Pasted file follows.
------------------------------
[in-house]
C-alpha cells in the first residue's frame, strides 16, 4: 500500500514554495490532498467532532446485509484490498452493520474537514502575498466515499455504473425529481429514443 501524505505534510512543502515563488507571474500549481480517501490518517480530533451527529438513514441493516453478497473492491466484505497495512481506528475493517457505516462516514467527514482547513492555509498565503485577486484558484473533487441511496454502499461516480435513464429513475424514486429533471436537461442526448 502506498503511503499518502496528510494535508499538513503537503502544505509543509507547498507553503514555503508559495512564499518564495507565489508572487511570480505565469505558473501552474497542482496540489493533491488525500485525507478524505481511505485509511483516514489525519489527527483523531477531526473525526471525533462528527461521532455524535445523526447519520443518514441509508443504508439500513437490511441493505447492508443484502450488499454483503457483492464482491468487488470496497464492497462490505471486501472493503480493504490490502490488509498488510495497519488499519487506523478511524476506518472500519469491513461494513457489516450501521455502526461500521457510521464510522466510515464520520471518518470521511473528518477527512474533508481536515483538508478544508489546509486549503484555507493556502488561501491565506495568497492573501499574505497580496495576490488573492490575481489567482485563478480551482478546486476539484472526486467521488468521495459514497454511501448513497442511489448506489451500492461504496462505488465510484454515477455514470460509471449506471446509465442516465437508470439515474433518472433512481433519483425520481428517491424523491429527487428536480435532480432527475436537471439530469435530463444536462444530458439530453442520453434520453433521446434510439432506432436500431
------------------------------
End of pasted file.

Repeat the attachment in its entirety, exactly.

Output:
[in-house]
C-alpha cells in the first residue's frame, strides 16, 4: 500500500514554495490532498467532532446485509484490498452493520474537514502575498466515499455504473425529481429514443 501524505505534510512543502515563488507571474500549481480517501490518517480530533451527529438513514441493516453478497473492491466484505497495512481506528475493517457505516462516514467527514482547513492555509498565503485577486484558484473533487441511496454502499461516480435513464429513475424514486429533471436537461442526448 502506498503511503499518502496528510494535508499538513503537503502544505509543509507547498507553503514555503508559495512564499518564495507565489508572487511570480505565469505558473501552474497542482496540489493533491488525500485525507478524505481511505485509511483516514489525519489527527483523531477531526473525526471525533462528527461521532455524535445523526447519520443518514441509508443504508439500513437490511441493505447492508443484502450488499454483503457483492464482491468487488470496497464492497462490505471486501472493503480493504490490502490488509498488510495497519488499519487506523478511524476506518472500519469491513461494513457489516450501521455502526461500521457510521464510522466510515464520520471518518470521511473528518477527512474533508481536515483538508478544508489546509486549503484555507493556502488561501491565506495568497492573501499574505497580496495576490488573492490575481489567482485563478480551482478546486476539484472526486467521488468521495459514497454511501448513497442511489448506489451500492461504496462505488465510484454515477455514470460509471449506471446509465442516465437508470439515474433518472433512481433519483425520481428517491424523491429527487428536480435532480432527475436537471439530469435530463444536462444530458439530453442520453434520453433521446434510439432506432436500431